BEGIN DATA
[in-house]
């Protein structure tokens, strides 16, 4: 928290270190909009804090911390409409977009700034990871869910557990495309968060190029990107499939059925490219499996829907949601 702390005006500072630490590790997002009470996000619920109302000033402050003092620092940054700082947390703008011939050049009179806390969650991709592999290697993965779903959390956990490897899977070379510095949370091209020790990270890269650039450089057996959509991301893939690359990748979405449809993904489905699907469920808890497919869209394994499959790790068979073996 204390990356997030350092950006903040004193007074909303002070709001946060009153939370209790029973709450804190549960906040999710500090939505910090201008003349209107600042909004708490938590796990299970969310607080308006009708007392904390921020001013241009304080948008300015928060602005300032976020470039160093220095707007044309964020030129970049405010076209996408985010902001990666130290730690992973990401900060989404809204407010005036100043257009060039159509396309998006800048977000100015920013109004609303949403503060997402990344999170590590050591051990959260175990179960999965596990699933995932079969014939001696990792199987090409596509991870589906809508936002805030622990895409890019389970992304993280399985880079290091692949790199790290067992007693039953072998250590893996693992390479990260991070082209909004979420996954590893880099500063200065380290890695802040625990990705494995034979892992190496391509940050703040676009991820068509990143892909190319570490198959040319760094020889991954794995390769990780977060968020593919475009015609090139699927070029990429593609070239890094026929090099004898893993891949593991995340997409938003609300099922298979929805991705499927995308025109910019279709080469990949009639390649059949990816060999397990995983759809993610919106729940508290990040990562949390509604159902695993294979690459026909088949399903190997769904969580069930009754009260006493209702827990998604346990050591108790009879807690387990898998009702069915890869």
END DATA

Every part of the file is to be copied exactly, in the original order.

[in-house]
């Protein structure tokens, strides 16, 4: 928290270190909009804090911390409409977009700034990871869910557990495309968060190029990107499939059925490219499996829907949601 702390005006500072630490590790997002009470996000619920109302000033402050003092620092940054700082947390703008011939050049009179806390969650991709592999290697993965779903959390956990490897899977070379510095949370091209020790990270890269650039450089057996959509991301893939690359990748979405449809993904489905699907469920808890497919869209394994499959790790068979073996 204390990356997030350092950006903040004193007074909303002070709001946060009153939370209790029973709450804190549960906040999710500090939505910090201008003349209107600042909004708490938590796990299970969310607080308006009708007392904390921020001013241009304080948008300015928060602005300032976020470039160093220095707007044309964020030129970049405010076209996408985010902001990666130290730690992973990401900060989404809204407010005036100043257009060039159509396309998006800048977000100015920013109004609303949403503060997402990344999170590590050591051990959260175990179960999965596990699933995932079969014939001696990792199987090409596509991870589906809508936002805030622990895409890019389970992304993280399985880079290091692949790199790290067992007693039953072998250590893996693992390479990260991070082209909004979420996954590893880099500063200065380290890695802040625990990705494995034979892992190496391509940050703040676009991820068509990143892909190319570490198959040319760094020889991954794995390769990780977060968020593919475009015609090139699927070029990429593609070239890094026929090099004898893993891949593991995340997409938003609300099922298979929805991705499927995308025109910019279709080469990949009639390649059949990816060999397990995983759809993610919106729940508290990040990562949390509604159902695993294979690459026909088949399903190997769904969580069930009754009260006493209702827990998604346990050591108790009879807690387990898998009702069915890869």